Amateur photographers looking for a quick way to create panoramas from a series of photos should give AutoStitch a shot. It does quite well with minimal user intervention, but those who desire extensive control over the minute details should look elsewhere.
Here’s the quick version of how to create a panorama using AutoStitch:
- Take a series of pictures with at least 20-30% overlap. Ideally you’ll do this with the camera mounted on a tripod to minimize the chances that you won’t keep the horizon in a consistent place in all the photos.
- Copy the pictures to your computer.
- Download Autostitch here then unzip it. No installation is necessary, just double click the .exe file to launch it.
- Optional: Go to “Edit –> Options” to change some of the options.
- Go to “File –> Open” to open the pictures in your series.
- AutoStitch automatically stitches the pictures and gives you a panorama from your series of pictures.
Jim Doty has a great post that outlines the basic functions of the application plus some tips and tricks. I figured out a few of the tips on my own by trial and error before finding his post, and the others were very helpful too (such as the file quirk order, which I was still working on).
Here are two of my own tips if you have a single directory in which several photo series are located:
- When opening photos for creating the series (Step 5 above), switch the AutoStitch ” Open ” dialog box view to thumbnails. It will be easier to pick out which photos you are looking for.
- Be sure to rename “pano.jpg” to something different after creating each panorama. That’s the default output name, and AutoStitch always drops it in the same directory as the photo series. If you don’t rename “pano.jpg” before creating the second panorama, it will overwrite the first one.
My approach to creating panoramas is basically this: create it at the highest possible size and resolution, then crop and resize (in Photoshop) as necessary depending on how I plan to use the finished product. This is accomplished by setting (in Step 4 above):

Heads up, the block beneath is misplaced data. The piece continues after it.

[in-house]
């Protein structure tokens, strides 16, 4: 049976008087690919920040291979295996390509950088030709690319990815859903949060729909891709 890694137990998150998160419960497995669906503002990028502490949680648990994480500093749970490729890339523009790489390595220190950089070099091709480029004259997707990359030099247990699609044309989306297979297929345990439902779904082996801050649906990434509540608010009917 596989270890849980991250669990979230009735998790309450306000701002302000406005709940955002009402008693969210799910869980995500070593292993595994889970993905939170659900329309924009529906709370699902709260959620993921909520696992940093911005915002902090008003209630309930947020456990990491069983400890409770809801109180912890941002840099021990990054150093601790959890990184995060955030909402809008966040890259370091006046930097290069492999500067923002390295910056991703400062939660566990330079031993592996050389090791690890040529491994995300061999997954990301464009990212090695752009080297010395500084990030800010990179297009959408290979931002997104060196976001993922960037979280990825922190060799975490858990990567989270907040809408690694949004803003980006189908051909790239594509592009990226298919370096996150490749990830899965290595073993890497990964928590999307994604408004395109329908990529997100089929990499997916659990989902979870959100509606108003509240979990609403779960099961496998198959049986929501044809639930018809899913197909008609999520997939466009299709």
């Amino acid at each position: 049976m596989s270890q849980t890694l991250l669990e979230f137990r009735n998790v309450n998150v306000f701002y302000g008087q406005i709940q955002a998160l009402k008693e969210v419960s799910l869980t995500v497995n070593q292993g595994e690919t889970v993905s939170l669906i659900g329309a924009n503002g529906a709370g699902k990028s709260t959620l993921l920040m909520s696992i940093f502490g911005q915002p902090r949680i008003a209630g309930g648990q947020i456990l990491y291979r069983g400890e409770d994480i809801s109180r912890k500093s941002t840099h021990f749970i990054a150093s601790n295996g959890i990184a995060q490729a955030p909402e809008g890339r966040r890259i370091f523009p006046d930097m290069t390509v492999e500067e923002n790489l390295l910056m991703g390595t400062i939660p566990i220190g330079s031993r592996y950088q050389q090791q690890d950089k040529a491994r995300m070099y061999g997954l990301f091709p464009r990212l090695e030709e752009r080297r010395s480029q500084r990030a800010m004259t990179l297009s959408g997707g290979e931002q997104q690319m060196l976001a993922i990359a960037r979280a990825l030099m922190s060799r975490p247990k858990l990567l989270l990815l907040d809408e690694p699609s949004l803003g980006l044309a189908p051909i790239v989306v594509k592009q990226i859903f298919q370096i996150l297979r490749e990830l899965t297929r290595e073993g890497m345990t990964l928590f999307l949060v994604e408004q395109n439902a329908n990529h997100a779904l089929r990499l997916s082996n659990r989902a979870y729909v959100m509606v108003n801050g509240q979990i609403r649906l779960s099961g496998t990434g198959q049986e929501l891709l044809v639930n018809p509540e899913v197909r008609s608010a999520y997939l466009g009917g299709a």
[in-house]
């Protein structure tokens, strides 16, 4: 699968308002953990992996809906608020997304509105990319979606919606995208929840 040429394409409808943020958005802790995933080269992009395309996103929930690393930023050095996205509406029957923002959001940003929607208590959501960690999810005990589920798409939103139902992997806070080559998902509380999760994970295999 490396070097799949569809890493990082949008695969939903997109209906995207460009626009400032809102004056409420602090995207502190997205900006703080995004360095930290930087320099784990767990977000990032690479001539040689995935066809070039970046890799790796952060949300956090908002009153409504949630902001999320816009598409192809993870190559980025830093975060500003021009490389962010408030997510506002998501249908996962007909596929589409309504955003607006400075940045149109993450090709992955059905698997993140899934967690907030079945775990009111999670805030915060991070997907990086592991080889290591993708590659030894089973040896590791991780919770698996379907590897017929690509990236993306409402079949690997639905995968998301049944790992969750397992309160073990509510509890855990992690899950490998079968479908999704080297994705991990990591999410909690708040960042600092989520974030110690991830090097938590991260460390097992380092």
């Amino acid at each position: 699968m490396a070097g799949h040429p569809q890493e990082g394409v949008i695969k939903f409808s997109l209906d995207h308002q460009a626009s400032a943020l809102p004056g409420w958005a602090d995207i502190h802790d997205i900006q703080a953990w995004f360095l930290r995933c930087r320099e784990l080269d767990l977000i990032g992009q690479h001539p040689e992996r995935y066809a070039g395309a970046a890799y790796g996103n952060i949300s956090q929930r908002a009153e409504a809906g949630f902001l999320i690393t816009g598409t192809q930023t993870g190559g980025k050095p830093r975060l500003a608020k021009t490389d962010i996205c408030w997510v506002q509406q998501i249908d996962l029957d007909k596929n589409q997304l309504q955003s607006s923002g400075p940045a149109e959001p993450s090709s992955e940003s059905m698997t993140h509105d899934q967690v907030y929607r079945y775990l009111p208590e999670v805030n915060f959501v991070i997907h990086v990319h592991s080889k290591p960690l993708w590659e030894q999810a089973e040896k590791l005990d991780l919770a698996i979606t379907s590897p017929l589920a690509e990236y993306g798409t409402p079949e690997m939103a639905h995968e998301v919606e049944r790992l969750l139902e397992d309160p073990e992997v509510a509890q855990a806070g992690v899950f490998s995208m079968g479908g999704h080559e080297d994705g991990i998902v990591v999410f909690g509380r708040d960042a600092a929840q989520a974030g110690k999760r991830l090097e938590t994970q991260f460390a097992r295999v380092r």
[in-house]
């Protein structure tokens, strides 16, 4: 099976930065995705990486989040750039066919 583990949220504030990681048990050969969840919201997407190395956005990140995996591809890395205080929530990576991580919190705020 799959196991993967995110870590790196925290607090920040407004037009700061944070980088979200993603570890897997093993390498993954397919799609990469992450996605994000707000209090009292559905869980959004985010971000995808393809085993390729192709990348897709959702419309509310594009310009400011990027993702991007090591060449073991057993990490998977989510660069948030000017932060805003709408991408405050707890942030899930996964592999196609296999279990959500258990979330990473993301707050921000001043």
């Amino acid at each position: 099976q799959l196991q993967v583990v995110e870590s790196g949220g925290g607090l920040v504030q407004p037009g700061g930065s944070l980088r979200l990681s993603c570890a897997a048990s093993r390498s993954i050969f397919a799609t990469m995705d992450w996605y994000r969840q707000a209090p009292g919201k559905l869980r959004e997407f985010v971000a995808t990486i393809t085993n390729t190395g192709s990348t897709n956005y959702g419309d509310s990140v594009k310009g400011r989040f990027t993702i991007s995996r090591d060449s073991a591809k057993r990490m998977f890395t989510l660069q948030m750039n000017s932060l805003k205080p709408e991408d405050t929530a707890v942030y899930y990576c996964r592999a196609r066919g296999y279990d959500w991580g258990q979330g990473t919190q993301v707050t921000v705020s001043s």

- “Output Size” to “Scale = 100%”
- “Matching Options” to “Scale = 100%”
- “Other Options” to “JPEG Quality = 100″
Beyond those changes, I haven’t tinkered too much with the settings because I’ve been pretty happy with the output.
If you’d like to try customizing your experience a little more, the ReadMe.txt that accompanies AutoStitch.exe offers the following info:
- Output Size — You may specify the output size based on the desired output width, height or relative size compared to the input images. Be sure to check the radio button beside width, height or relative size appropriately.
- Blending Method — Select linear or multi-band blending. Multi-band blending is slower but gives better results.
- Gain Compensation — Selecting gain compensation causes AutoStitch to modify the brightness of the images so that they are consistent with each other. This causes dark images to become brighter and bright images to become darker. To amplify the effect, increase the value of gain sigma. Note that this can cause saturation. If this occurs try decreasing the gain sigma or gain mean.
- Crop Settings — You can specify the rendering range in terms of angles theta (longitude) and phi (latitude). AutoCrop selects these ranges automatically. Make sure AutoCrop is not selected if you wish to set the ranges manually.
- Matching Options — You can specify the size of the images for SIFT feature extraction and some parameters for the RANSAC algorithm here. If images fail to match, try decreasing alpha and beta, and increasing the SIFT image size. If incorrect matches are found, try increasing alpha and beta.
- Orientation Settings — AutoStraighten uses a heuristic method to straighten out wavy panoramas. The manual orientation settings allow you to specify extra rotations for the panorama e.g. to centre it.
- Image Rotation — If the input images are rotated, select the rotation of the input images here.
- Other Options — Choose a JPEG quality setting in the range 75-100.
- Setting the System Memory allows the program to allocate resources more efficiently. If you get an “Out of Memory” message, try decreasing the System Memory.
What are the shortcomings? There are a couple, one of which is that it doesn’t correct (at least automatically) the distortion from your camera lens. It also doesn’t correct lighting (and color) differences between the photos in the series. That will manifest itself as darker and lighter bands (each band corresponding to one picture) in your photos depending on the settings that your digital camera automatically used for each photo. Another thing I noticed is that the horizon in the panorama usually drops lower the further left you look.
The following pictures demonstrate some of the shortcomings I’m talking about. These are very scaled-down examples of panoramas that I’ve created with AutoStitch (I apologize in advance if they’re too wide for your screen – use the horizontal scroll bar):
There is more complex software available, but it’s better suited for professionals (plus most of it is fairly expensive). Those of us who take pictures strictly for the fun of it will enjoy the free AutoStitch because of its ease of use and the reasonable quality of its output.